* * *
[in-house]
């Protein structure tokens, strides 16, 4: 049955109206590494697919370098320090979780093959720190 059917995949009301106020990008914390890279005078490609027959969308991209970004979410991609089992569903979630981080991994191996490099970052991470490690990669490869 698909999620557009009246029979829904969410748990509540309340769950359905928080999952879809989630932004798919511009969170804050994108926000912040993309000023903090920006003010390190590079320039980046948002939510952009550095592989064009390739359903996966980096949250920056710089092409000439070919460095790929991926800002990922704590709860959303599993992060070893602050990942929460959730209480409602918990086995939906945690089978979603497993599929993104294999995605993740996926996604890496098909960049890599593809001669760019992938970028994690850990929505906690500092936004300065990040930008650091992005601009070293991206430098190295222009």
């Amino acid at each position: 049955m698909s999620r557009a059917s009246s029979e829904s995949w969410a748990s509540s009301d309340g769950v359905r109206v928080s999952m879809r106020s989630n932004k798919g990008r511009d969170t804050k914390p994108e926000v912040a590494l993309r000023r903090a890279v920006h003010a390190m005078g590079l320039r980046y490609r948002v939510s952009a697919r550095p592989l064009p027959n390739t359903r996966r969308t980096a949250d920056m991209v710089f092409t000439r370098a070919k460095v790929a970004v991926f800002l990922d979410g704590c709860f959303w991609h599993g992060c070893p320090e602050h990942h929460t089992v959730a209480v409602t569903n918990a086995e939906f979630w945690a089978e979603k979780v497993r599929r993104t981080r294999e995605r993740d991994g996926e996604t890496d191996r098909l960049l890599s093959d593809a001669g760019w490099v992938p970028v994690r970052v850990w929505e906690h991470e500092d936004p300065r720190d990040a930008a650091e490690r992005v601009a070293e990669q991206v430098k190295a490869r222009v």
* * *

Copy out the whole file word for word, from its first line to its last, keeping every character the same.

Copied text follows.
[in-house]
């Protein structure tokens, strides 16, 4: 049955109206590494697919370098320090979780093959720190 059917995949009301106020990008914390890279005078490609027959969308991209970004979410991609089992569903979630981080991994191996490099970052991470490690990669490869 698909999620557009009246029979829904969410748990509540309340769950359905928080999952879809989630932004798919511009969170804050994108926000912040993309000023903090920006003010390190590079320039980046948002939510952009550095592989064009390739359903996966980096949250920056710089092409000439070919460095790929991926800002990922704590709860959303599993992060070893602050990942929460959730209480409602918990086995939906945690089978979603497993599929993104294999995605993740996926996604890496098909960049890599593809001669760019992938970028994690850990929505906690500092936004300065990040930008650091992005601009070293991206430098190295222009």
């Amino acid at each position: 049955m698909s999620r557009a059917s009246s029979e829904s995949w969410a748990s509540s009301d309340g769950v359905r109206v928080s999952m879809r106020s989630n932004k798919g990008r511009d969170t804050k914390p994108e926000v912040a590494l993309r000023r903090a890279v920006h003010a390190m005078g590079l320039r980046y490609r948002v939510s952009a697919r550095p592989l064009p027959n390739t359903r996966r969308t980096a949250d920056m991209v710089f092409t000439r370098a070919k460095v790929a970004v991926f800002l990922d979410g704590c709860f959303w991609h599993g992060c070893p320090e602050h990942h929460t089992v959730a209480v409602t569903n918990a086995e939906f979630w945690a089978e979603k979780v497993r599929r993104t981080r294999e995605r993740d991994g996926e996604t890496d191996r098909l960049l890599s093959d593809a001669g760019w490099v992938p970028v994690r970052v850990w929505e906690h991470e500092d936004p300065r720190d990040a930008a650091e490690r992005v601009a070293e990669q991206v430098k190295a490869r222009v």